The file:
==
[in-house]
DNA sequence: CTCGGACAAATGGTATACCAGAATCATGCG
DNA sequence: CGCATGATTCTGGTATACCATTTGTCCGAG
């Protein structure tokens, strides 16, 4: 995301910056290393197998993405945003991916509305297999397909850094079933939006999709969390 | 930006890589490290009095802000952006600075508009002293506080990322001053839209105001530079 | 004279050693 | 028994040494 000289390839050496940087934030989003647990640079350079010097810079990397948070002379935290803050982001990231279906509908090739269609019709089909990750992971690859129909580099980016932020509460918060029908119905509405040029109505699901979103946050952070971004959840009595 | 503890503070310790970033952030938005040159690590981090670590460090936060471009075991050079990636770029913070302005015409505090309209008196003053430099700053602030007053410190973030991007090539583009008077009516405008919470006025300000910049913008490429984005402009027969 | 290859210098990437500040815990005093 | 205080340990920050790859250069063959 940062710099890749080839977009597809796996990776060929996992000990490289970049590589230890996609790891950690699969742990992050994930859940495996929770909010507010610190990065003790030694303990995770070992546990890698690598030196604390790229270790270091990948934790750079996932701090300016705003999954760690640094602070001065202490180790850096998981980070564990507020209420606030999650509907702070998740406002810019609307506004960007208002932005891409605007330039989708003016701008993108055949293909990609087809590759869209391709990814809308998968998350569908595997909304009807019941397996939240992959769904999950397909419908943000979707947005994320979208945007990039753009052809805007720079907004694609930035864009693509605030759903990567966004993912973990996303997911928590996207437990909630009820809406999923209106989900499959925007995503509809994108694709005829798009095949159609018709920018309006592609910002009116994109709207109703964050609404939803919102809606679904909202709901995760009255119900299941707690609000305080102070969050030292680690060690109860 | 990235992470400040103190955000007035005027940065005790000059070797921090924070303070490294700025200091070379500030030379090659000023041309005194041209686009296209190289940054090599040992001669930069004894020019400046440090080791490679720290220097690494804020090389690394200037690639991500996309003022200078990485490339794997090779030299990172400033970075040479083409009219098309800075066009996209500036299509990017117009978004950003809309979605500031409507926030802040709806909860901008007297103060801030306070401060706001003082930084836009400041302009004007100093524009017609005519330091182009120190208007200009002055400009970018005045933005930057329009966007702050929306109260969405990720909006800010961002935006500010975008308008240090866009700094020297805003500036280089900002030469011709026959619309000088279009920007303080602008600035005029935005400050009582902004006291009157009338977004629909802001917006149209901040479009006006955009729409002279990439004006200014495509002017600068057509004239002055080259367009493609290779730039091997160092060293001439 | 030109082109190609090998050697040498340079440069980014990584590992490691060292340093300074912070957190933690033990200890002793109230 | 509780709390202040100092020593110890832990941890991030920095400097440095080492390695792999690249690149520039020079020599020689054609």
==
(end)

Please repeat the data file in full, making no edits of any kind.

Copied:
[in-house]
DNA sequence: CTCGGACAAATGGTATACCAGAATCATGCG
DNA sequence: CGCATGATTCTGGTATACCATTTGTCCGAG
């Protein structure tokens, strides 16, 4: 995301910056290393197998993405945003991916509305297999397909850094079933939006999709969390 | 930006890589490290009095802000952006600075508009002293506080990322001053839209105001530079 | 004279050693 | 028994040494 000289390839050496940087934030989003647990640079350079010097810079990397948070002379935290803050982001990231279906509908090739269609019709089909990750992971690859129909580099980016932020509460918060029908119905509405040029109505699901979103946050952070971004959840009595 | 503890503070310790970033952030938005040159690590981090670590460090936060471009075991050079990636770029913070302005015409505090309209008196003053430099700053602030007053410190973030991007090539583009008077009516405008919470006025300000910049913008490429984005402009027969 | 290859210098990437500040815990005093 | 205080340990920050790859250069063959 940062710099890749080839977009597809796996990776060929996992000990490289970049590589230890996609790891950690699969742990992050994930859940495996929770909010507010610190990065003790030694303990995770070992546990890698690598030196604390790229270790270091990948934790750079996932701090300016705003999954760690640094602070001065202490180790850096998981980070564990507020209420606030999650509907702070998740406002810019609307506004960007208002932005891409605007330039989708003016701008993108055949293909990609087809590759869209391709990814809308998968998350569908595997909304009807019941397996939240992959769904999950397909419908943000979707947005994320979208945007990039753009052809805007720079907004694609930035864009693509605030759903990567966004993912973990996303997911928590996207437990909630009820809406999923209106989900499959925007995503509809994108694709005829798009095949159609018709920018309006592609910002009116994109709207109703964050609404939803919102809606679904909202709901995760009255119900299941707690609000305080102070969050030292680690060690109860 | 990235992470400040103190955000007035005027940065005790000059070797921090924070303070490294700025200091070379500030030379090659000023041309005194041209686009296209190289940054090599040992001669930069004894020019400046440090080791490679720290220097690494804020090389690394200037690639991500996309003022200078990485490339794997090779030299990172400033970075040479083409009219098309800075066009996209500036299509990017117009978004950003809309979605500031409507926030802040709806909860901008007297103060801030306070401060706001003082930084836009400041302009004007100093524009017609005519330091182009120190208007200009002055400009970018005045933005930057329009966007702050929306109260969405990720909006800010961002935006500010975008308008240090866009700094020297805003500036280089900002030469011709026959619309000088279009920007303080602008600035005029935005400050009582902004006291009157009338977004629909802001917006149209901040479009006006955009729409002279990439004006200014495509002017600068057509004239002055080259367009493609290779730039091997160092060293001439 | 030109082109190609090998050697040498340079440069980014990584590992490691060292340093300074912070957190933690033990200890002793109230 | 509780709390202040100092020593110890832990941890991030920095400097440095080492390695792999690249690149520039020079020599020689054609």